Fan Favorite Art Fact File: Caravaggio and The Seven Works of Mercy

baroqueart recently reached out to us with an image of Caravaggio’s compelling composition, The Seven Works of Mercy, so we are featuring a discussion of this work in this, our first “Fan Favorite Art Fact File.” Thanks for the suggestion! 

The Seven Acts of Mercy, undoubtedly one of the most ambitious and innovative of Caravaggio’s altarpieces, was commissioned in 1607 by the congregational fraternity of the Pio Monte della Misericordia in Naples. Caravaggio was tasked here to conjure a high altarpiece that reflected the congregation’s dual devotions to both the Madonna of Mercy and to charitable community acts. 

Instead of including portraits of fraternity members in the act of various charities, however, Caravaggio instead sets his stage as a dimly-lit city street, over which presides the Madonna and Child encircled by angels. In the earthly realm below, Caravaggio casts a dynamic range of figures to symbolize the seven central acts of mercy. Beginning at lower left, one finds the act of “Clothing the Naked,” in a well-dressed young man, who offers his torn robe to an undressed male figure whose back is illuminated for the viewer. The young man’s sword, which is unsheathed and glistens as it extends across the lower left corner of the painting, draws one’s eye to the act of “Visiting the Sick,” as just behind this blade appears (almost imperceptibly) a crippled figure on his knees, his hands clasped in prayer.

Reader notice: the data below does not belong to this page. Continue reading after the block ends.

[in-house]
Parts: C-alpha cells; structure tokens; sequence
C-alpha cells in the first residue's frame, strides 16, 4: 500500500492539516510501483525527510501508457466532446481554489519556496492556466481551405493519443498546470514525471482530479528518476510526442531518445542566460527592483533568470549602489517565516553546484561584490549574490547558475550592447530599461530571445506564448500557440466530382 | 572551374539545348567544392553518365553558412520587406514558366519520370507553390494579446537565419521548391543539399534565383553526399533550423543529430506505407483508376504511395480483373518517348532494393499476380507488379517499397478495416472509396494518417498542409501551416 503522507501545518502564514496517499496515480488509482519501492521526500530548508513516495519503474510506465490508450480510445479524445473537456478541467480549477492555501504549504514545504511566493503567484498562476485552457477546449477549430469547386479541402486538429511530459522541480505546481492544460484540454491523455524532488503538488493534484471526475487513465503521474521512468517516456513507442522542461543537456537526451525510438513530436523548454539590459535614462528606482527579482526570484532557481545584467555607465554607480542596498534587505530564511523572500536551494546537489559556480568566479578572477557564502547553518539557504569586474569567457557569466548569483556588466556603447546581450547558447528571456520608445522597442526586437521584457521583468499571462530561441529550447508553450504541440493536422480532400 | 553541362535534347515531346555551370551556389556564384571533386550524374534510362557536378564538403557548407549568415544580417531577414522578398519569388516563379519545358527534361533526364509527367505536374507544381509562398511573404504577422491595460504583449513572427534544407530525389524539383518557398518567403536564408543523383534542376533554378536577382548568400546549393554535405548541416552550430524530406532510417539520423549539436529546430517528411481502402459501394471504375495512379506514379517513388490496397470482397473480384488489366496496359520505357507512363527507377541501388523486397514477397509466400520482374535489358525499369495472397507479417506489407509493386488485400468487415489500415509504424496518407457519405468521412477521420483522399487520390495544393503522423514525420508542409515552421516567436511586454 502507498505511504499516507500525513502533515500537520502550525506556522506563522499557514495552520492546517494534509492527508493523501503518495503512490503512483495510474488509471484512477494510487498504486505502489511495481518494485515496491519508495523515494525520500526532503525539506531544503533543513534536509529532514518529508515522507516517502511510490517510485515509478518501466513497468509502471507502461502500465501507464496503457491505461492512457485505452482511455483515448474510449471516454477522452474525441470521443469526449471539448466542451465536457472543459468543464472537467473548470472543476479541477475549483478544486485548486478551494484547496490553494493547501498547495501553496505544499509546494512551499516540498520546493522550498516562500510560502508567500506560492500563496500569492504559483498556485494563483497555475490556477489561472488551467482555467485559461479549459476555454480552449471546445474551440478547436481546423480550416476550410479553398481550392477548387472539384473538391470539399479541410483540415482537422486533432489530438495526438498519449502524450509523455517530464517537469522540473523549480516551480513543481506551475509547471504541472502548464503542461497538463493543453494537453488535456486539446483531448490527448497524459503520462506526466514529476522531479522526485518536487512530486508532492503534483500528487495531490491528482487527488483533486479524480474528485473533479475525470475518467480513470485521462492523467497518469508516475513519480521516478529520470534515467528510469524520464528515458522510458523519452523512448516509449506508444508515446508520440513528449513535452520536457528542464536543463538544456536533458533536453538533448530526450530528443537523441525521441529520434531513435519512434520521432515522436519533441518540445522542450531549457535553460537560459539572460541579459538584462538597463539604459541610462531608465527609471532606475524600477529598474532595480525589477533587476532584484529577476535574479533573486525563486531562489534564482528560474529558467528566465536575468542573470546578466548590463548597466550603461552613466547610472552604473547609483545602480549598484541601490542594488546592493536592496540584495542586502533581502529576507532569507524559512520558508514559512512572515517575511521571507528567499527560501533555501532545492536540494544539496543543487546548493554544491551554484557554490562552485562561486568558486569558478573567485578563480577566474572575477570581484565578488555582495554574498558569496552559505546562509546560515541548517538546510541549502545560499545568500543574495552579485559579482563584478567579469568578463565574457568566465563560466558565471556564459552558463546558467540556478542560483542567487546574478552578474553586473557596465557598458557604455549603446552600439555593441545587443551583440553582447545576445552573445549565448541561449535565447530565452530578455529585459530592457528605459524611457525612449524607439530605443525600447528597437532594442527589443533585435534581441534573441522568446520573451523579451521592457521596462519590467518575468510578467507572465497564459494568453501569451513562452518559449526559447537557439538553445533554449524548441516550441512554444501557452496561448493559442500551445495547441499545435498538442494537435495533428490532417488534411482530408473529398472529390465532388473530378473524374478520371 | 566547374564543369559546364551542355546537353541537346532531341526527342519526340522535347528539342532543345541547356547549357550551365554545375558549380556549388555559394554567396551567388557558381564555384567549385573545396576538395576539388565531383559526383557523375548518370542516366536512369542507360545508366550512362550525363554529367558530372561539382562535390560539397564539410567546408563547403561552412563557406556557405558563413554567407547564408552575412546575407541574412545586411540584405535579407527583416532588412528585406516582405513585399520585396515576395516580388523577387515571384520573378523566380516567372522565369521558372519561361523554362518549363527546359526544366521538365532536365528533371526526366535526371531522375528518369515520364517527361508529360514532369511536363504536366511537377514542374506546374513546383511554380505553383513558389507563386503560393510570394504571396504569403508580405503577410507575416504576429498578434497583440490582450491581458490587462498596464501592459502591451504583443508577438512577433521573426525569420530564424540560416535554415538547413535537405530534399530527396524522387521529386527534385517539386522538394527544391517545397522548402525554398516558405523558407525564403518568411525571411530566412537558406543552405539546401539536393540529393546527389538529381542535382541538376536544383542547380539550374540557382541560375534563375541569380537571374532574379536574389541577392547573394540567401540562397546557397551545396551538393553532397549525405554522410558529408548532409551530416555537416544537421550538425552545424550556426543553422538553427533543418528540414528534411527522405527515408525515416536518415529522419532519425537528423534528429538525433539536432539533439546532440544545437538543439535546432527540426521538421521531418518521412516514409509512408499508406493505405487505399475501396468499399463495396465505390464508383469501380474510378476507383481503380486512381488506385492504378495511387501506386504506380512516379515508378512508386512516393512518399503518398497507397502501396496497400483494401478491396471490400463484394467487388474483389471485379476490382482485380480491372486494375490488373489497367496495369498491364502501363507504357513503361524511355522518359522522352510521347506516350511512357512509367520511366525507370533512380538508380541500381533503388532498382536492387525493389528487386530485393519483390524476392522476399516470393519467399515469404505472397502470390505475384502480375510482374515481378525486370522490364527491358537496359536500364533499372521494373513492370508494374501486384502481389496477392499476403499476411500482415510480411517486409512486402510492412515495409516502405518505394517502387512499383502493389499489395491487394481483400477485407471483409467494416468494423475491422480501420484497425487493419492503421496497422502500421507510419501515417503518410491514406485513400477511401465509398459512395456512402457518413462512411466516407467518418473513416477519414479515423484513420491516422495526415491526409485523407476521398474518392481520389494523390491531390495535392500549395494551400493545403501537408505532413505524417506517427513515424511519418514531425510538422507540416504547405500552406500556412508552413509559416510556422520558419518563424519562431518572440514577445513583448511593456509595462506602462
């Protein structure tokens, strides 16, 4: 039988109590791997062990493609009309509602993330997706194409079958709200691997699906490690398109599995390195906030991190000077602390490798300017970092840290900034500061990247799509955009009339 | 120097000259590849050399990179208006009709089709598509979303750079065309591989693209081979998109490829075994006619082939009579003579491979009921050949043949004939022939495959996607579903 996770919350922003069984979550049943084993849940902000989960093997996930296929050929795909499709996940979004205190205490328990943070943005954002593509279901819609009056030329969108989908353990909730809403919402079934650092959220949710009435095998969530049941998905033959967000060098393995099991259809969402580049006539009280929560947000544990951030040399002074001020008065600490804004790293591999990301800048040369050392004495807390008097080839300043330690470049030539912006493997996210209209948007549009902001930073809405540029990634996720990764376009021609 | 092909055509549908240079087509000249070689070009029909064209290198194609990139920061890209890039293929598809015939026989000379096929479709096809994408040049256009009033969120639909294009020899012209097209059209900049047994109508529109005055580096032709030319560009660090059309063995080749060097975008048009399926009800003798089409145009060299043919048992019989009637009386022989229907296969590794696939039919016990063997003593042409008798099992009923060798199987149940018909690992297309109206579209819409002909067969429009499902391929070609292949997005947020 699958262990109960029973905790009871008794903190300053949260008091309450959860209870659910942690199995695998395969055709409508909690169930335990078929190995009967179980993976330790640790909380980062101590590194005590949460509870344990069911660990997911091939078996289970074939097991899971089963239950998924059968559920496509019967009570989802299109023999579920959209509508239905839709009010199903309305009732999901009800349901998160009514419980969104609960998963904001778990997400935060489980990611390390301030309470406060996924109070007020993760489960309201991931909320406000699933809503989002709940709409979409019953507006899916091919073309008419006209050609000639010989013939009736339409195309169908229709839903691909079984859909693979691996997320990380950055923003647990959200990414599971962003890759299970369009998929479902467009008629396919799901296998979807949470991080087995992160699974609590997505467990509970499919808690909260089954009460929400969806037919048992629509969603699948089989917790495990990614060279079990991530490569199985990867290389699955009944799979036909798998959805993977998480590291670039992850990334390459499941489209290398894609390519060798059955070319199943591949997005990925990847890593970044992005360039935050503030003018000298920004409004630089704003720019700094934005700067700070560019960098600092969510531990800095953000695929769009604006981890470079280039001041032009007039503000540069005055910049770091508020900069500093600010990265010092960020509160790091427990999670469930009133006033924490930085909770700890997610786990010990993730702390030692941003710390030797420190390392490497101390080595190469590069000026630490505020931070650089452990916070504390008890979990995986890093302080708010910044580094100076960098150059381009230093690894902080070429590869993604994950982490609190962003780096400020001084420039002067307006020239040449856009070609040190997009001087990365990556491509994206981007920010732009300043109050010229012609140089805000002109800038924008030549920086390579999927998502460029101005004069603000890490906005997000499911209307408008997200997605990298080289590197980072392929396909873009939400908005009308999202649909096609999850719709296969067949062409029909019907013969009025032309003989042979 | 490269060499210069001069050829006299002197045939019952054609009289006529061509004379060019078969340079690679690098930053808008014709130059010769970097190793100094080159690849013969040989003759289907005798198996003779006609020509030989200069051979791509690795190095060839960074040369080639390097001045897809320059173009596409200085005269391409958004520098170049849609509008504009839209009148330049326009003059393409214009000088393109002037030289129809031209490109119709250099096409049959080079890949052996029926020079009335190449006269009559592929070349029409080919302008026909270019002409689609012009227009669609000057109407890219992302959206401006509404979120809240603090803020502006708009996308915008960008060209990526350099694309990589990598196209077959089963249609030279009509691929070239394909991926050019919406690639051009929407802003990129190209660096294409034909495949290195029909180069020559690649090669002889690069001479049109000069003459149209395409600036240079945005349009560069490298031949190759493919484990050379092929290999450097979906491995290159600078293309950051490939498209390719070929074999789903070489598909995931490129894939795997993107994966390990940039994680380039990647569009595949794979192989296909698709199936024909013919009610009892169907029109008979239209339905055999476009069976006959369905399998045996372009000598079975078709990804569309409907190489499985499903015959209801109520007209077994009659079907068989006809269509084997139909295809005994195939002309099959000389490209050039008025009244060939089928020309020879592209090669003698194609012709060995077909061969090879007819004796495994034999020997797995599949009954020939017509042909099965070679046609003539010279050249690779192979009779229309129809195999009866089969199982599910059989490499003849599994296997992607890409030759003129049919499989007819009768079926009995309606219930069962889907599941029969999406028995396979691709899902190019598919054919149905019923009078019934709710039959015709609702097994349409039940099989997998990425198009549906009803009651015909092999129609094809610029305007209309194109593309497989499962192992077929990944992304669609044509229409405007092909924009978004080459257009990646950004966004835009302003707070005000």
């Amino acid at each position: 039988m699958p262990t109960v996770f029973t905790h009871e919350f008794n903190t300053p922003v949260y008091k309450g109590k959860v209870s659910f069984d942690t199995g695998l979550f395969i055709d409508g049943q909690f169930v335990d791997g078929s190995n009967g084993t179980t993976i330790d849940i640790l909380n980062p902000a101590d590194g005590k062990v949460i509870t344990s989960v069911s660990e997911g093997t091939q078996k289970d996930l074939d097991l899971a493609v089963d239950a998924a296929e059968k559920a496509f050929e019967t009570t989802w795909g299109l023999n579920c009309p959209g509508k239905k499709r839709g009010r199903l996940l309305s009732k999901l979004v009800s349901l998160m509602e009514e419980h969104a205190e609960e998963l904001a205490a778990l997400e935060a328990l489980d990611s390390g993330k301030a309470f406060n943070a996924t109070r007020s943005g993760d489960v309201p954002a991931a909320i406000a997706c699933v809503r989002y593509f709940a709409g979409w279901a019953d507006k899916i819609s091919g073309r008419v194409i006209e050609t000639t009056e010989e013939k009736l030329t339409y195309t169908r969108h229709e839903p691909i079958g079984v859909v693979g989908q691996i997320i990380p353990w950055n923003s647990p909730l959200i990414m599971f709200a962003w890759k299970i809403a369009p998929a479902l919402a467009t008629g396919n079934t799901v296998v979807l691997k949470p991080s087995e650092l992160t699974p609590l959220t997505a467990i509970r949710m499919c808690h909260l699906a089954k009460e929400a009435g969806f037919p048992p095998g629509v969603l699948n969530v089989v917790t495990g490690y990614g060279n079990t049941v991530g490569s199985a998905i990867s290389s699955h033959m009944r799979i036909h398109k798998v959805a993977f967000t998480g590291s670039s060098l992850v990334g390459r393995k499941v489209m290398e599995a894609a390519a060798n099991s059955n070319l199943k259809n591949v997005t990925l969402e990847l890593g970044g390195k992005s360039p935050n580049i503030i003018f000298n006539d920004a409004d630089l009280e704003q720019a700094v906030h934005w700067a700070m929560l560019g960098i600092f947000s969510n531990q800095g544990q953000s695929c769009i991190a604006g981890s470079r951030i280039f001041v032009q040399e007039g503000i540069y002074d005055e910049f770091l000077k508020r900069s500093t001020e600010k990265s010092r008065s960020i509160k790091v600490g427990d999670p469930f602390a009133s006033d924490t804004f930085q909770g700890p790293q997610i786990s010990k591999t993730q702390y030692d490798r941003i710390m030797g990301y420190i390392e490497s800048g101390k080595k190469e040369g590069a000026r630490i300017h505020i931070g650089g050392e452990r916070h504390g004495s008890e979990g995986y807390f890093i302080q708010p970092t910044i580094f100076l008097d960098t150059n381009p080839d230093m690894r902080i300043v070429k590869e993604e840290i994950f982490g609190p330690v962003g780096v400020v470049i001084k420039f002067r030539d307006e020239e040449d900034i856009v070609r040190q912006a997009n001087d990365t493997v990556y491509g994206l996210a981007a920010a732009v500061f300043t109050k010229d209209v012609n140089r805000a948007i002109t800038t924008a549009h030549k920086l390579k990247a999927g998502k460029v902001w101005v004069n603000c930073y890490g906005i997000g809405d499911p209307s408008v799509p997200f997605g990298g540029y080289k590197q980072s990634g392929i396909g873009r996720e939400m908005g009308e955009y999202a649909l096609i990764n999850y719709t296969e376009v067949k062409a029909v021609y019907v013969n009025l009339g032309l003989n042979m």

This dapper young man also serves to draw the viewer into another cluster of gentlemen near the midline of the painting. At the center of this grouping is a pilgrim, whom one can identify by the shell attached to his hat. He is seeking lodging, and, symbolizing the act of “Sheltering the Homeless,” the inn-keeper, who stands at the left-most edge of the composition, is accommodating him (as indicated with his hand gesturing out of the painting). Next to this pilgrim one finds a rendition of the Biblical figure of Samson guzzling water, the act of “Refreshing the Thirsty.” 

Across the composition, one can locate the final three merciful acts. Near the center of the painting we can see a man carrying a corpse out of the composition as a deacon, dressed in a white cassock, sings a funeral oration, an allusion to the act of “Burying the Dead.” Just in front of these figures, a busty woman is nursing an elderly gentleman between the bars of a prison cell, conflating the final two acts of “Visiting the Imprisoned” and “Feeding the Hungry.” 

That Caravaggio stages this image as if it is taking place in a rugged Neapolitan street speaks to both his ongoing desire for unyielding naturalism in representation and also his aim to transcend the state of Counter Reformation art to engage more directly with a universal concept. As John Spike has commented in regard to this painting:  

“The Seven Acts of Mercy is dedicated to the unmediated acts of charity that illuminate our dark existences, however fleetingly. A crowded alley in Naples serves as the agitated setting for episodes lifted from antiquity, the Old Testament, the New Testament, the Middle Ages, and the the artist’s own day. There was no better way to show the timelessness of the idea.” (Caravaggio, p. 190).  

Curious about an artist, specific work, or theme you haven’t seen on IASblog? Send us a question! Staff writers will do their best to point you to past posts or write a new one for our queue. 

Further Reading:  Spike, John T., Caravaggio (New York: Abbeville Press, 2001). 

Caravaggio, The Seven Works of Mercy (Sette opera di Misericordia), ca. 1607. Oil on canvas. 390 by 260 cm. Pio Monte della Misericordia, Naples. 

Posted by Alexis Culotta

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